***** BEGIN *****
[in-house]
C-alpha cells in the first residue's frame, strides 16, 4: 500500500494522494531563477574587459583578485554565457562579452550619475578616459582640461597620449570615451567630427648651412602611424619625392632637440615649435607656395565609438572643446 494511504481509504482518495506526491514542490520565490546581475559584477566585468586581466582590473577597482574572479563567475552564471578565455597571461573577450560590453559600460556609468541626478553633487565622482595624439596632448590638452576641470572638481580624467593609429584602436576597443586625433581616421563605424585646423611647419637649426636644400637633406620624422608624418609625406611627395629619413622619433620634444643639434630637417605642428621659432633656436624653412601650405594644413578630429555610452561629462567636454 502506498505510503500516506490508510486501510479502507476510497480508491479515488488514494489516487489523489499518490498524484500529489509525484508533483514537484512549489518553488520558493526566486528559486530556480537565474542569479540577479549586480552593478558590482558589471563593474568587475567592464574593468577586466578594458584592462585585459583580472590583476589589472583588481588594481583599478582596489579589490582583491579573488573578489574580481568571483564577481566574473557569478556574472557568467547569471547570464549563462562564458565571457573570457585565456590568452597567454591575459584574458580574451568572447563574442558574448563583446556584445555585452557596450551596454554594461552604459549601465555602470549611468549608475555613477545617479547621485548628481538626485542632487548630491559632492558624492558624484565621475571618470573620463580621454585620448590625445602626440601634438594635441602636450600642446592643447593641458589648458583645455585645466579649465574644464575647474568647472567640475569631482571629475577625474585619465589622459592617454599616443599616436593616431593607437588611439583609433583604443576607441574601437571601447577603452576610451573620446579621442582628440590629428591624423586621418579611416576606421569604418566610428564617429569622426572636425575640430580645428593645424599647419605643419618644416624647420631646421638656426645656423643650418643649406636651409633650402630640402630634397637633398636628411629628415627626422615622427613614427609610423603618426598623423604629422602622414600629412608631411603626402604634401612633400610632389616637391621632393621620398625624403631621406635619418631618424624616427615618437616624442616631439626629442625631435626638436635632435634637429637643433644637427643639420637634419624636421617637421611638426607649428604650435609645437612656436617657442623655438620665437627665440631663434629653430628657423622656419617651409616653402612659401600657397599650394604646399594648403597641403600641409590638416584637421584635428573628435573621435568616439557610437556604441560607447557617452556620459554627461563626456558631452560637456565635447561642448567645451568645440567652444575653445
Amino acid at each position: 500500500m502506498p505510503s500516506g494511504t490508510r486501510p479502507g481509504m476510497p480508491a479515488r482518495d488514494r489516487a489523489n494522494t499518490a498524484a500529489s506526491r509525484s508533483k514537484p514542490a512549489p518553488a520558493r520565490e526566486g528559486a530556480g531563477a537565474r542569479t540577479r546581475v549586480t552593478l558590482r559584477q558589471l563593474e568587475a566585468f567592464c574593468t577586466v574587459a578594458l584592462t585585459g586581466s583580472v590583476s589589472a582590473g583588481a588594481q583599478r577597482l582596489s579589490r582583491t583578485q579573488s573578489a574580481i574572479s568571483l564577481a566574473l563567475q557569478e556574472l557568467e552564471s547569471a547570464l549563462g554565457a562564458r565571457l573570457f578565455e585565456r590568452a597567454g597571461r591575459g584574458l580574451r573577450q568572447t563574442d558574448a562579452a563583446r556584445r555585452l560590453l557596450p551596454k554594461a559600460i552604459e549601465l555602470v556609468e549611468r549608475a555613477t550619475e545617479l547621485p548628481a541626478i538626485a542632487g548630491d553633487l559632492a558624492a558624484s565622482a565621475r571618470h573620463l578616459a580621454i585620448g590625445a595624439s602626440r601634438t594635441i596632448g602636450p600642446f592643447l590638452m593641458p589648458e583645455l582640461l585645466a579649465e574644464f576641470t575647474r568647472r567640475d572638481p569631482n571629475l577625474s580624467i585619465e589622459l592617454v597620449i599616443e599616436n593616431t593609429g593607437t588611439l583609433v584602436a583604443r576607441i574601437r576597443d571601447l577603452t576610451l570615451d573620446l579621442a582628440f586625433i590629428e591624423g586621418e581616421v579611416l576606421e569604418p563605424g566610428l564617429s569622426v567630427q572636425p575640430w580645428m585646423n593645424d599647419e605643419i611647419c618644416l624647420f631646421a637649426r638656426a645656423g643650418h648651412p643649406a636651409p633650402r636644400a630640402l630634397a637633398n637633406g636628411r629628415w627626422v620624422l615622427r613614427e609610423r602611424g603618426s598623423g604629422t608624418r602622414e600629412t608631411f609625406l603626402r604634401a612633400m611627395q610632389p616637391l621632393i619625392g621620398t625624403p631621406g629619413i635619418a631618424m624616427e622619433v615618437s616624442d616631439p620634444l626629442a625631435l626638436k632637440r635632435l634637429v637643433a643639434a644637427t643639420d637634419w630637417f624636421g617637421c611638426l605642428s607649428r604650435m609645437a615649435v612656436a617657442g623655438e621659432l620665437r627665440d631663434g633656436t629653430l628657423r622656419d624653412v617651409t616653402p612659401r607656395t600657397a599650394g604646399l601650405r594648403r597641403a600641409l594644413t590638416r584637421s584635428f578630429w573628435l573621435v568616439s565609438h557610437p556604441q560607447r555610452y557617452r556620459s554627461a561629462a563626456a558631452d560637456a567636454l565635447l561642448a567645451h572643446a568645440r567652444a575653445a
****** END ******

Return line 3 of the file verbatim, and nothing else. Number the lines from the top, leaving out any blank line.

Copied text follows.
Amino acid at each position: 500500500m502506498p505510503s500516506g494511504t490508510r486501510p479502507g481509504m476510497p480508491a479515488r482518495d488514494r489516487a489523489n494522494t499518490a498524484a500529489s506526491r509525484s508533483k514537484p514542490a512549489p518553488a520558493r520565490e526566486g528559486a530556480g531563477a537565474r542569479t540577479r546581475v549586480t552593478l558590482r559584477q558589471l563593474e568587475a566585468f567592464c574593468t577586466v574587459a578594458l584592462t585585459g586581466s583580472v590583476s589589472a582590473g583588481a588594481q583599478r577597482l582596489s579589490r582583491t583578485q579573488s573578489a574580481i574572479s568571483l564577481a566574473l563567475q557569478e556574472l557568467e552564471s547569471a547570464l549563462g554565457a562564458r565571457l573570457f578565455e585565456r590568452a597567454g597571461r591575459g584574458l580574451r573577450q568572447t563574442d558574448a562579452a563583446r556584445r555585452l560590453l557596450p551596454k554594461a559600460i552604459e549601465l555602470v556609468e549611468r549608475a555613477t550619475e545617479l547621485p548628481a541626478i538626485a542632487g548630491d553633487l559632492a558624492a558624484s565622482a565621475r571618470h573620463l578616459a580621454i585620448g590625445a595624439s602626440r601634438t594635441i596632448g602636450p600642446f592643447l590638452m593641458p589648458e583645455l582640461l585645466a579649465e574644464f576641470t575647474r568647472r567640475d572638481p569631482n571629475l577625474s580624467i585619465e589622459l592617454v597620449i599616443e599616436n593616431t593609429g593607437t588611439l583609433v584602436a583604443r576607441i574601437r576597443d571601447l577603452t576610451l570615451d573620446l579621442a582628440f586625433i590629428e591624423g586621418e581616421v579611416l576606421e569604418p563605424g566610428l564617429s569622426v567630427q572636425p575640430w580645428m585646423n593645424d599647419e605643419i611647419c618644416l624647420f631646421a637649426r638656426a645656423g643650418h648651412p643649406a636651409p633650402r636644400a630640402l630634397a637633398n637633406g636628411r629628415w627626422v620624422l615622427r613614427e609610423r602611424g603618426s598623423g604629422t608624418r602622414e600629412t608631411f609625406l603626402r604634401a612633400m611627395q610632389p616637391l621632393i619625392g621620398t625624403p631621406g629619413i635619418a631618424m624616427e622619433v615618437s616624442d616631439p620634444l626629442a625631435l626638436k632637440r635632435l634637429v637643433a643639434a644637427t643639420d637634419w630637417f624636421g617637421c611638426l605642428s607649428r604650435m609645437a615649435v612656436a617657442g623655438e621659432l620665437r627665440d631663434g633656436t629653430l628657423r622656419d624653412v617651409t616653402p612659401r607656395t600657397a599650394g604646399l601650405r594648403r597641403a600641409l594644413t590638416r584637421s584635428f578630429w573628435l573621435v568616439s565609438h557610437p556604441q560607447r555610452y557617452r556620459s554627461a561629462a563626456a558631452d560637456a567636454l565635447l561642448a567645451h572643446a568645440r567652444a575653445a